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U.S. consumer demand for cash in the era of low interest rates and electronic payments

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  • Tamas Briglevics
  • Scott Schuh

Abstract

U.S. consumers' demand for cash is estimated with new panel micro data for 2008-2010 using econometric methodology similar to Mulligan and Sala-i-Martin (2000); Attanasio, Guiso, and Jappelli (2002); and Lippi and Secchi (2009). We extend the Baumol-Tobin model to allow for credit card payments and revolving debt, as in Sastry (1970). With interest rates near zero, cash demand by consumers using credit cards for convenience (without revolving debt) has the same small, negative, interest elasticity as estimated in earlier periods and with broader money measures. However, cash demand by consumers using credit cards to borrow (with revolving debt) is interest inelastic. These findings may have aggregate implications for the welfare cost of inflation because then nontrivial share of consumers who revolve credit card debt are less likely to switch from cash to credit. In the 21st century, consumers get cash from bank and nonbank sources with heterogeneous transactions costs, so withdrawal location is essential to identify cash demand properly.

Suggested Citation

  • Tamas Briglevics & Scott Schuh, 2013. "U.S. consumer demand for cash in the era of low interest rates and electronic payments," Working Papers 13-23, Federal Reserve Bank of Boston, revised 01 Dec 2013.
  • Handle: RePEc:fip:fedbwp:13-23
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    References listed on IDEAS

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    Cited by:

    1. John Bagnall & David Bounie & Kim P. Huynh & Anneke Kosse & Tobias Schmidt & Scott Schuh, 2016. "Consumer Cash Usage: A Cross-Country Comparison with Payment Diary Survey Data," International Journal of Central Banking, International Journal of Central Banking, vol. 12(4), pages 1-61, December.
    2. Camila Figueroa & Michael Pedersen, 2017. "Forecasting Demand for Denominations of Chilean Coins and Banknotes," Working Papers Central Bank of Chile 799, Central Bank of Chile.
    3. Philip Gunby & Stephen Hickson, 2016. "Is Cash Dead? Using Economic Concepts To Motivate Learning and Economic Thinking," Working Papers in Economics 16/30, University of Canterbury, Department of Economics and Finance.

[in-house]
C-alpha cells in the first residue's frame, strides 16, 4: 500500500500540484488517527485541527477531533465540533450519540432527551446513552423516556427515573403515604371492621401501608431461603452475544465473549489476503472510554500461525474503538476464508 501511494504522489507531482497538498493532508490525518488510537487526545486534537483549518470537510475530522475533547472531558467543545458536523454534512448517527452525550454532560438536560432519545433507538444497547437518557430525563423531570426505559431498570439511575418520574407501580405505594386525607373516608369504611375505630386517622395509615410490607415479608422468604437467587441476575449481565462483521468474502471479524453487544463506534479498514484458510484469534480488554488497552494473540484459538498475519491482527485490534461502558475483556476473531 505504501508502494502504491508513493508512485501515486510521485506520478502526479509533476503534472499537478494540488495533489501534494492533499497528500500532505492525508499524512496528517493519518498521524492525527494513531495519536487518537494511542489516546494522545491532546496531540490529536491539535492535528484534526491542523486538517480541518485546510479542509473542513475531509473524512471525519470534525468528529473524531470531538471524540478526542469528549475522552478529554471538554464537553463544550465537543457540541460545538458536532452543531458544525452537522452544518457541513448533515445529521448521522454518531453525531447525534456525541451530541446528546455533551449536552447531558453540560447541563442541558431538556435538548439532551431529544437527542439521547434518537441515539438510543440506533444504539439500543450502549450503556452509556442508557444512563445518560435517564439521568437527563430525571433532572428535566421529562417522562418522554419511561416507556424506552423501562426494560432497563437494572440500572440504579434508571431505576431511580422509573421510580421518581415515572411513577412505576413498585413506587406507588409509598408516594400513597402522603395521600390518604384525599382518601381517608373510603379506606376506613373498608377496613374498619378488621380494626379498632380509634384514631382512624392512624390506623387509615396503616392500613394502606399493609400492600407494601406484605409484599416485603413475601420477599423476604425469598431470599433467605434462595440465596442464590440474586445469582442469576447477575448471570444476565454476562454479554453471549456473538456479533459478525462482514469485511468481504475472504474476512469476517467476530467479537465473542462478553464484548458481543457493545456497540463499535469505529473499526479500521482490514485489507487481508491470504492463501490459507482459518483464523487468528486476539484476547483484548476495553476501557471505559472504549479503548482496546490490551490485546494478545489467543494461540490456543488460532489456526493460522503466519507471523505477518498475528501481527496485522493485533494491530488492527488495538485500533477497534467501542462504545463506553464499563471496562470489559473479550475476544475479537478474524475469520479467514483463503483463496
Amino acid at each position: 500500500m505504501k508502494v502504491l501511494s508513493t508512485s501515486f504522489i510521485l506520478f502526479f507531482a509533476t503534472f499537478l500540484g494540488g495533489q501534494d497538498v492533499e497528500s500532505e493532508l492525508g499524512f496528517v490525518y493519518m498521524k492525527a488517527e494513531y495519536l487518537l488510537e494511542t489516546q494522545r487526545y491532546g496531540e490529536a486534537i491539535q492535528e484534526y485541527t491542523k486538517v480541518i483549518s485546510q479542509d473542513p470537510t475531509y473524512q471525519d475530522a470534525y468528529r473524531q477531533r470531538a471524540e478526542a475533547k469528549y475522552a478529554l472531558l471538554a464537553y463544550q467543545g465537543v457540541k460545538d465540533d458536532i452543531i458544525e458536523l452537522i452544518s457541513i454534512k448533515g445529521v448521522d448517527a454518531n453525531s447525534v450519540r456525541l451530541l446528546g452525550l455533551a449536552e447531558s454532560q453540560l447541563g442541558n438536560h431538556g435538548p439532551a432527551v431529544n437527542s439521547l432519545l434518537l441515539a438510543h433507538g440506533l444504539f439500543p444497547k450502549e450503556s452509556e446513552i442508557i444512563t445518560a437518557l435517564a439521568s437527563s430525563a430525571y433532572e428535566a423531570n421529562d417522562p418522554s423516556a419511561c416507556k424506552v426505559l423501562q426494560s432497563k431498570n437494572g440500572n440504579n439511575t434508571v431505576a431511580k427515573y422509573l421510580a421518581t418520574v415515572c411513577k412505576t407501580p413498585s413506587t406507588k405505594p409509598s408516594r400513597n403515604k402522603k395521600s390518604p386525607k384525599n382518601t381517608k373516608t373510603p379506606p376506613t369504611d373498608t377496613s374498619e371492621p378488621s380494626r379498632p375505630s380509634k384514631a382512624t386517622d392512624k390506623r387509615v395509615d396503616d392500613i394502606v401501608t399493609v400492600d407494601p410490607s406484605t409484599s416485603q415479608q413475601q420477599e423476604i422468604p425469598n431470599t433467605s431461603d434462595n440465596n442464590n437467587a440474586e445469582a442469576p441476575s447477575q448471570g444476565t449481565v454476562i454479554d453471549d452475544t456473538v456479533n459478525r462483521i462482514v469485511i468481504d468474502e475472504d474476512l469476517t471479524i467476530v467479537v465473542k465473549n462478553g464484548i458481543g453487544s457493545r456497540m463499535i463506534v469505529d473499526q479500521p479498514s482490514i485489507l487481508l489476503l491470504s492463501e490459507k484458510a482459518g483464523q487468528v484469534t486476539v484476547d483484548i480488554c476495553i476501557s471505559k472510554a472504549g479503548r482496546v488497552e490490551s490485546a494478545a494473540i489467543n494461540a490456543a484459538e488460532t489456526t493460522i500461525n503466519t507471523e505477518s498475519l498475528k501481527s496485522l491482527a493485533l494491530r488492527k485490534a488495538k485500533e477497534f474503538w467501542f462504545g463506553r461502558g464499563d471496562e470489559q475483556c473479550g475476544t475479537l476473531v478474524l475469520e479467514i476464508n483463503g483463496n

4. Lotz, Sébastien & Zhang, Cathy, 2016. "Money and credit as means of payment: A new monetarist approach," Journal of Economic Theory, Elsevier, vol. 164(C), pages 68-100.
    5. Arango-Arango, Carlos A. & Bouhdaoui, Yassine & Bounie, David & Eschelbach, Martina & Hernandez, Lola, 2018. "Cash remains top-of-wallet! International evidence from payment diaries," Economic Modelling, Elsevier, vol. 69(C), pages 38-48.
    6. Bartzsch, Nikolaus & Seitz, Franz & Setzer, Ralph, 2015. "The demand for euro banknotes in Germany: Structural modelling and forecasting," MPRA Paper 64949, University Library of Munich, Germany.
    7. Jobst, Clemens & Stix, Helmut, 2017. "Doomed to Disappear? The Surprising Return of Cash Across Time and Across Countries," CEPR Discussion Papers 12327, C.E.P.R. Discussion Papers.
    8. Huynh, Kim P. & Schmidt-Dengler, Philipp & Stix, Helmut, 2014. "Whenever and Wherever: The Role of Card Acceptance in the Transaction Demand for Money," Discussion Paper Series of SFB/TR 15 Governance and the Efficiency of Economic Systems 472, Free University of Berlin, Humboldt University of Berlin, University of Bonn, University of Mannheim, University of Munich.
    9. Huynh, Kim P. & Schmidt-Dengler, Philipp & Stix, Helmut, 2014. "The Role of Card Acceptance in the Transaction Demand for Money," CEPR Discussion Papers 10183, C.E.P.R. Discussion Papers.
    10. Fujiki, Hiroshi & Tanaka, Migiwa, 2018. "How do we choose to pay using evolving retail payment technologies? Evidence from Japan," Journal of the Japanese and International Economies, Elsevier, vol. 49(C), pages 85-99.

    More about this item

    Keywords

    cash demand; Baumol-Tobin model; Survey of Consumer Payment Choice; SCPC;

    JEL classification:

    • E42 - Macroeconomics and Monetary Economics - - Money and Interest Rates - - - Monetary Sytsems; Standards; Regimes; Government and the Monetary System
    • E41 - Macroeconomics and Monetary Economics - - Money and Interest Rates - - - Demand for Money

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